What does dye-sublimation (dye-sub) printing mean in simple terms?
In a nutshell, dye-sublimation is a printing process that actually embeds ink into a substrate instead of just printing on the top layer. In the event industry, this usually refers to the fabric graphics commonly seen in trade show booths. While this is an oversimplification, it’s a quick summary most people are really interested in. Below are the actual steps to provide a better understanding of the dye-sublimation printing process.
How the dye-sublimation printing process works step-by-step:
1. The artwork is printed, using liquid sublimation ink, onto a special transfer paper
2. The ink is allowed to dry on the paper
3. That transfer paper is then aligned on top of the desired substrate (poly-fabric)
4. Both the transfer paper and the fabric are put through a heat press together
5. While in the heat press, the sublimation ink on the transfer paper is vaporized into a gas
6. The gas then transfers from the paper, into the pores of the fabric and bonds with the material below
7. The graphic is removed from the heat and the transfer paper is discarded
8. Once cooled, the final product is a vibrant, dyed fabric that is resistant to fading, running, and cracking
Why use dye-sublimation printing?
As opposed to a standard heat pressed graphic, where the ink is just pressed onto the top of the material, dye-sublimation prints are fully embedded into the fabric. Here are several important benefits that would matter to you.
1. The art will stretch and move with the fabric instead of cracking
2. The final graphic is nearly fade proof
3. Your graphic will not run
4. Unlimited colors can be used in the art
5. Ink will not rub or peel off
6. Many dye-sub graphics are machine washable
7. The graphics are both durable and vibrant
Dye-Sublimation vs Heat Press
Understanding the difference between these processes can be a little confusing because the process itself seems, from the outside, to be nearly identical. Though the processes seems to be the same, they are different and provide different results.
Heat press graphics use their own special heat transfer paper and more traditional inkjet or Laser print ink. As with the dye-sublimation printing process, the art is printed on the transfer paper, laid on the desired substrate (often fabric) and put into a heat press. Once in the heat press, the art is pressed onto the material through the heat transfer paper. At this point, the transfer paper is removed and the print is allowed to cool. When completed, the graphic has adhered to the top of the fabric. Heat press prints are typically have a glossy sheen but some can appear matte as well. This technique is common with smaller items like t-shirts and hats.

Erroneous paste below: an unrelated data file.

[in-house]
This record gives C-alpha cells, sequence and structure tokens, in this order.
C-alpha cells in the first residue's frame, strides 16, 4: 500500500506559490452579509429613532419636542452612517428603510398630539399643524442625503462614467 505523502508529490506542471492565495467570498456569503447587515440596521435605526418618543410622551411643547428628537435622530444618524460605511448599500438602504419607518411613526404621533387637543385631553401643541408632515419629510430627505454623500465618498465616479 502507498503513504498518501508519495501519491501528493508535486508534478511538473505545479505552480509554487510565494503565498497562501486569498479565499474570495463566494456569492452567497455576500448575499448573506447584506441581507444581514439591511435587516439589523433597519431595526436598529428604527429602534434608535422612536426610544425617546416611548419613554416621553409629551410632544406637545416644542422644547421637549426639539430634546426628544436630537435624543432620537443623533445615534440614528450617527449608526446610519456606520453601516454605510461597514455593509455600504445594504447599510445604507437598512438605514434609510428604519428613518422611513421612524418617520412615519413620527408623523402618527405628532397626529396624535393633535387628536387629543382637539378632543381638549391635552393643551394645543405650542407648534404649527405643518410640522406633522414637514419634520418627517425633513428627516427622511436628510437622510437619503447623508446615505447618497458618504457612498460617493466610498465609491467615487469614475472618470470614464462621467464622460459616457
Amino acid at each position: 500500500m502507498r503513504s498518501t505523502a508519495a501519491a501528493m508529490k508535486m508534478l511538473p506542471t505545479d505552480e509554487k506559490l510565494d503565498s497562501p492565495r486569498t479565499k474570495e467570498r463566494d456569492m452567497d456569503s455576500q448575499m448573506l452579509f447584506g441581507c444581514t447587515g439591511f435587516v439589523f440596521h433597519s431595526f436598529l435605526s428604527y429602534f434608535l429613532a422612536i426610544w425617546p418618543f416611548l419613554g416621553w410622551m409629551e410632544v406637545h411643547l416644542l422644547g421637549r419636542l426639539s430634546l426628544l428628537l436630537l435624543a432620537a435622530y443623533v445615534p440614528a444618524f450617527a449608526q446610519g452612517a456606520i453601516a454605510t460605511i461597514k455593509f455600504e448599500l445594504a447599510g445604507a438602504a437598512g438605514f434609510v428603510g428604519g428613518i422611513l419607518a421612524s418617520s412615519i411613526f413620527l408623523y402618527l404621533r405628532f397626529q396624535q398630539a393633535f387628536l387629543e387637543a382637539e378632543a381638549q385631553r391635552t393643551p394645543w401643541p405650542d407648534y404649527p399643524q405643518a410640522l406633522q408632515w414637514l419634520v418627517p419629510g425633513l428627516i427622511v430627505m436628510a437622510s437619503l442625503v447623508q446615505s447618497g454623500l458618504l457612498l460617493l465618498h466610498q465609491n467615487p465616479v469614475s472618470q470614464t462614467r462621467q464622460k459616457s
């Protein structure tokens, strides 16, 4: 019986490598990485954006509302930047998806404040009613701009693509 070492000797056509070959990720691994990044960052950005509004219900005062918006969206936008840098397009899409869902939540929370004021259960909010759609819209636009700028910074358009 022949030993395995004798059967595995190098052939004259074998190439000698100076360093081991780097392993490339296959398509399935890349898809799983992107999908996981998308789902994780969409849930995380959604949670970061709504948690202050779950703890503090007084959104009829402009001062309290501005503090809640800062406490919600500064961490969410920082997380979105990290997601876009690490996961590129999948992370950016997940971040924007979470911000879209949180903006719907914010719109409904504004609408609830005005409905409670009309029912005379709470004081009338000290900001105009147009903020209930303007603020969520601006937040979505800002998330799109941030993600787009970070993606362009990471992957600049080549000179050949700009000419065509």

Dye-Sublimation uses a similar process but different materials for a different outcome. In this process, sublimation paper and ink are used along with a special digital heat printer and software. Instead of pressing the design onto the graphic, the sublimation ink transforms into a gas when heated and is embedded into the fabric as opposed to being pressed onto the fabric. This process is more common among large scale display prints.
This quick video from Ricoma does a nice job showing the difference between a standard heat press and dye-sublimation print. The video was made using t-shirts but the concepts hold true for tension fabric trade show display graphics as well.
Our fabric graphics are printed using dye-sublimation because we feel it offers the best product for you. Dye-sublimation printing provides vibrant, high-resolution prints that don't fade while allowing us to use durable polyester blend tension fabric graphics. If you have any questions about dye-sublimation or trade show displays in general, please feel free to contact us at email@example.com or call 877.663.3976.